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October 1994


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Denis Henry Hennelly <[log in to unmask]>
Reply To:
Film and TV Studies Discussion List <[log in to unmask]>
Wed, 19 Oct 1994 20:29:54 EST
text/plain (31 lines)
I think attributing criticism of the basement torture scene to homophobia
assumes that the criticism is focused on the specific act of torture.  To
call it homophobia is akin to referring to criticism of a rape scene as
sexism.  I do not object to the specifics of the scene; it seems to me that
whether the tortured individuals are being sodomized or having their eyes
gouged out is irrelevant to this issue.  I considered the scene gratuitous
because of its absurdity.  Now I realize that this will elicit posts
saying that the entire film is absurd, which in some ways is true, so
I will defend the statement now.  It is a graphic absurdity, an exploitation
of the shop owner and security guard... these characters are not developed
even minutely, their actions and personalities rely entirely on stereotypes.
The images presented in the scene do not deepen the meaning of the film
or the characters involved.  It functions simply as an opportunity to
place the boxer and crime boss in an awful horrifying situation.  Perhaps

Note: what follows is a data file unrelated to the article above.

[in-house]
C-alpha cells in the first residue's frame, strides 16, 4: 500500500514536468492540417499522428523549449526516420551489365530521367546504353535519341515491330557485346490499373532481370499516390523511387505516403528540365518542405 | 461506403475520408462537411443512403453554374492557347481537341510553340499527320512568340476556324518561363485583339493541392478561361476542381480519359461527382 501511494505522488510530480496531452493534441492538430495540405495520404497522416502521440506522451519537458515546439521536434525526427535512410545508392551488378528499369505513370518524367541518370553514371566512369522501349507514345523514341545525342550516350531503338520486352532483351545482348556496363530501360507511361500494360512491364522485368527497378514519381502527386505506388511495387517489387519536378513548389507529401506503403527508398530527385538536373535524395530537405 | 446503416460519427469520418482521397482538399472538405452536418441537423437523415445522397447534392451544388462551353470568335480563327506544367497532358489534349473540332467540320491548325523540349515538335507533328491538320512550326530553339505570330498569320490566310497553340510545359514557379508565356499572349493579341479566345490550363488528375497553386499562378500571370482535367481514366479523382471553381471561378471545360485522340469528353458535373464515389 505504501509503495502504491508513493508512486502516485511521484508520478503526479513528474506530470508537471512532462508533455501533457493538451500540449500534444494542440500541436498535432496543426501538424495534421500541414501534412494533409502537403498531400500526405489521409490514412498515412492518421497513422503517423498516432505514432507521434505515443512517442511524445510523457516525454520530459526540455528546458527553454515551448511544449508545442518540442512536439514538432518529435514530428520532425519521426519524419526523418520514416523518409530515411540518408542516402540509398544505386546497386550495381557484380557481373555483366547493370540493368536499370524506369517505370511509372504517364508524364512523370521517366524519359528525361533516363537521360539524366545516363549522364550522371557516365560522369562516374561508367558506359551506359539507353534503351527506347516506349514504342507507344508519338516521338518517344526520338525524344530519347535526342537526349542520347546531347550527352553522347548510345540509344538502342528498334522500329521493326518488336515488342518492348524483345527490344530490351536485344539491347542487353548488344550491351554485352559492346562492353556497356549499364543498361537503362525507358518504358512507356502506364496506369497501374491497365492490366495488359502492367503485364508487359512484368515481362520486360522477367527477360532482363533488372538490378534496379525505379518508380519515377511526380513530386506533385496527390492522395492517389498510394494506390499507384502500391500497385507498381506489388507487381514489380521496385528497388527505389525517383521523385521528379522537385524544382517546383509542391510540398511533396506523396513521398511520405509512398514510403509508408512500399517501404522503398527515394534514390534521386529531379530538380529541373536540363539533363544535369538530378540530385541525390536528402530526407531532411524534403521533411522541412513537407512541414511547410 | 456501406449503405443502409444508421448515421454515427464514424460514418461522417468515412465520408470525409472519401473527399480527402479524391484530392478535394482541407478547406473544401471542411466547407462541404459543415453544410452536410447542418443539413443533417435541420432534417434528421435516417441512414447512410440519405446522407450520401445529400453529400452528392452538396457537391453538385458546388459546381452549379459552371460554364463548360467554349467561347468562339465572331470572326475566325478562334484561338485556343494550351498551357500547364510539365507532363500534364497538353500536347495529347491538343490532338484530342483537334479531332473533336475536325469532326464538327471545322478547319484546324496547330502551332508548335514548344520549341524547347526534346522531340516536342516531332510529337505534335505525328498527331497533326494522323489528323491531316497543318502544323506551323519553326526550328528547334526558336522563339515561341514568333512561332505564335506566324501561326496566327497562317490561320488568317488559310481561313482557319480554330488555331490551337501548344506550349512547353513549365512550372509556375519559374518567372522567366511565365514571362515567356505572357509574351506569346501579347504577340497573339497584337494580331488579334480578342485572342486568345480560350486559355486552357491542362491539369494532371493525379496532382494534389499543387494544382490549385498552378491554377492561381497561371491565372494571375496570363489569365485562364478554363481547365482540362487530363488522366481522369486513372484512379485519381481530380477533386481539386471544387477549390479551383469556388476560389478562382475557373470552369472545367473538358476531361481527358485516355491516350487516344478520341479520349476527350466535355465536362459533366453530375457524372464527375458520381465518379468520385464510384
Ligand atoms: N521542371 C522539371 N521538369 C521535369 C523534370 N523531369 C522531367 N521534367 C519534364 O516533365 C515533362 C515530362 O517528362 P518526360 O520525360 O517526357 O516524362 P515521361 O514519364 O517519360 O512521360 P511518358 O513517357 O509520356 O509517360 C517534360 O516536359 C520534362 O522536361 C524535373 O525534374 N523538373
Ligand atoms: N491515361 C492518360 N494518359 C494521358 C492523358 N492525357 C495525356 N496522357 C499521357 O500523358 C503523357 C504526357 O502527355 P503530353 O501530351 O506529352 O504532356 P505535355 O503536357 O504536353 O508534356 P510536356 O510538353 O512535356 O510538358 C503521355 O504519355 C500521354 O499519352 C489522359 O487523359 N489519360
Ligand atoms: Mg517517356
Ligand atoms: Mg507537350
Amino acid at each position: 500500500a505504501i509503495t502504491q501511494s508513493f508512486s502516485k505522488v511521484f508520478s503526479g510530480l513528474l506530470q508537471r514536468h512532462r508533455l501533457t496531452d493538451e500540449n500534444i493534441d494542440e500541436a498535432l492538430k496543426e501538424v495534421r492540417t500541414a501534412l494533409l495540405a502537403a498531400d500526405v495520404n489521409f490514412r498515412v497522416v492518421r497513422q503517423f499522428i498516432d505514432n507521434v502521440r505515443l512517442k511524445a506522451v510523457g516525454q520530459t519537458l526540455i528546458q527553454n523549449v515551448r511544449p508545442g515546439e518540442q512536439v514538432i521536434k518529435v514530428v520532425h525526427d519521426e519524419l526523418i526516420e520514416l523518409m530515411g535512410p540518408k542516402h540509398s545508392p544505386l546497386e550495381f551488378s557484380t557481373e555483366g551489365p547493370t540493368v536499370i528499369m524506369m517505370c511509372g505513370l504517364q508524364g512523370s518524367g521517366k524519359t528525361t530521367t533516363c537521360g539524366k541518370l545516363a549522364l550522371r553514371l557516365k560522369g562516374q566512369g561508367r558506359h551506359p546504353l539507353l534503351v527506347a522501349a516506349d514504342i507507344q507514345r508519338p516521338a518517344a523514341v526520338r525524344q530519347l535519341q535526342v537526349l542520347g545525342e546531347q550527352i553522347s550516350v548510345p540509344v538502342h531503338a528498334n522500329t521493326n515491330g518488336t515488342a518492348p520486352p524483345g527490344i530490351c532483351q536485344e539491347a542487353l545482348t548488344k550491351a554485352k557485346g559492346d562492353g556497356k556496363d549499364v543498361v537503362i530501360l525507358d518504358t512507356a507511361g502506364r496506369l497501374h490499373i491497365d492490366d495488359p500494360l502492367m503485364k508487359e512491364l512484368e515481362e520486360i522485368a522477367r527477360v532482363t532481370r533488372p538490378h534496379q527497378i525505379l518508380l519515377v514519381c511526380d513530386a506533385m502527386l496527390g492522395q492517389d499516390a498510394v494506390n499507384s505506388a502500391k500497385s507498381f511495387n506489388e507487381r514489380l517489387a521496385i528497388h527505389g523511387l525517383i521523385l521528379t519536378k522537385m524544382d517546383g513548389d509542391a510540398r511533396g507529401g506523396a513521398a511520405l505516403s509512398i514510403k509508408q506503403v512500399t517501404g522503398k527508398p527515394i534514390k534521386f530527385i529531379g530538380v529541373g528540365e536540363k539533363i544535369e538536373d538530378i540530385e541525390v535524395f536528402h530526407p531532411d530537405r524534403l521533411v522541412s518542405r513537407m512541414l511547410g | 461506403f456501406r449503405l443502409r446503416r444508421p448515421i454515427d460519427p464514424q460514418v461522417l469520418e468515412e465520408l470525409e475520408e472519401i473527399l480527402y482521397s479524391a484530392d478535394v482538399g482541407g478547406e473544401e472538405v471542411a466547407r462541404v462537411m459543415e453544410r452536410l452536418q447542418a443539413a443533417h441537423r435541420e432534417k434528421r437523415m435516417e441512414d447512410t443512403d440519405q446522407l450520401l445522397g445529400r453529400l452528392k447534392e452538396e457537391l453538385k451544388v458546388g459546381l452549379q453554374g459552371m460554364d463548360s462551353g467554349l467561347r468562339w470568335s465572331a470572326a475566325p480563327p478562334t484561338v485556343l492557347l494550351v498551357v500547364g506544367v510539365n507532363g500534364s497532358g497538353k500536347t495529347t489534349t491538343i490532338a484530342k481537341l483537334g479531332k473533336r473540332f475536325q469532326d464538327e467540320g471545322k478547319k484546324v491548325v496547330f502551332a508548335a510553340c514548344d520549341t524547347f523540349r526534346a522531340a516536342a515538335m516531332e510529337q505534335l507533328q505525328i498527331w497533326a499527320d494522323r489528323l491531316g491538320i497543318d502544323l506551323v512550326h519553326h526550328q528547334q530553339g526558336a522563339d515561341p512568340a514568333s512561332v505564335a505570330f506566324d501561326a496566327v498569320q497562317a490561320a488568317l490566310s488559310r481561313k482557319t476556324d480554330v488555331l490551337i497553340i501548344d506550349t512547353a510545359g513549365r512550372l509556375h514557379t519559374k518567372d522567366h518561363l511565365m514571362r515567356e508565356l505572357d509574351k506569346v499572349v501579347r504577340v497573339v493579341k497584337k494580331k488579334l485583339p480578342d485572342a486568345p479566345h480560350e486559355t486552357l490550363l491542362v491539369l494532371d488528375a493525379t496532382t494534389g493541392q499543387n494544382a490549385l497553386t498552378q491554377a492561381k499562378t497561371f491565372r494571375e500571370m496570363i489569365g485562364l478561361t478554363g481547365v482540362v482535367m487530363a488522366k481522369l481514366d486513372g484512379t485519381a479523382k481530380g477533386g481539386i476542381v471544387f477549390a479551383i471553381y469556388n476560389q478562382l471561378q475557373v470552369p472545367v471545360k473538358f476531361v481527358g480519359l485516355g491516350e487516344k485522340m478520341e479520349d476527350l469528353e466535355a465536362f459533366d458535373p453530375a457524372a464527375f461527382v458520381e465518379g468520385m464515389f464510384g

it seems gratuitous because of the already overwhelming number of
extraordinary coincidences leading up to it.  It may be argued that
this is the beauty of the film, but I think the beauty of the film lies
more in its reality, in its logic, however twisted.  In the current
Rolling Stone, Tarantino states that he is interested in portraying real
violence, not cartoon violence.  He says this after a story is related
regarding Wes Craven walking out of Reservoir Dogs because of the
violence (a compliment, in Craven's words).  The basement scene, especially
due to "the gimp," seems to function as a novelty, a cheap trick to
trigger the gag reflex.  Maybe I'll change my mind.  This analysis just
springs from me imagining the film without that scene and liking my
imagined version better.  Though of course I thought the film was brilliant
as it was.
denis hennelly